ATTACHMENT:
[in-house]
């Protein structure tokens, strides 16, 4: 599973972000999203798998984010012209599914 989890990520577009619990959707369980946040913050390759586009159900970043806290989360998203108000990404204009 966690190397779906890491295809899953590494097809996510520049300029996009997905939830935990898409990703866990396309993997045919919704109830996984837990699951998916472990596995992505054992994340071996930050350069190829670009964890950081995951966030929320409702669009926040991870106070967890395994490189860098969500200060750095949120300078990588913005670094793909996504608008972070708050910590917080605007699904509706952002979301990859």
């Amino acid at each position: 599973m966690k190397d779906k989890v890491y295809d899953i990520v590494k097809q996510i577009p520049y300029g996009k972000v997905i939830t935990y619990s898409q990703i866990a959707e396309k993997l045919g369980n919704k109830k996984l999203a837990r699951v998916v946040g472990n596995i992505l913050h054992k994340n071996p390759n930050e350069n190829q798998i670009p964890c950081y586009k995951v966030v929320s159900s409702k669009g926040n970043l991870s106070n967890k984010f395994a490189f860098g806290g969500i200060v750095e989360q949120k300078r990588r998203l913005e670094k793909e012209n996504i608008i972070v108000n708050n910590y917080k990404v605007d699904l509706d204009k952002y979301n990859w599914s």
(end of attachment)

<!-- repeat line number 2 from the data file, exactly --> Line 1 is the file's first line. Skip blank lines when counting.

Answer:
């Protein structure tokens, strides 16, 4: 599973972000999203798998984010012209599914 989890990520577009619990959707369980946040913050390759586009159900970043806290989360998203108000990404204009 966690190397779906890491295809899953590494097809996510520049300029996009997905939830935990898409990703866990396309993997045919919704109830996984837990699951998916472990596995992505054992994340071996930050350069190829670009964890950081995951966030929320409702669009926040991870106070967890395994490189860098969500200060750095949120300078990588913005670094793909996504608008972070708050910590917080605007699904509706952002979301990859």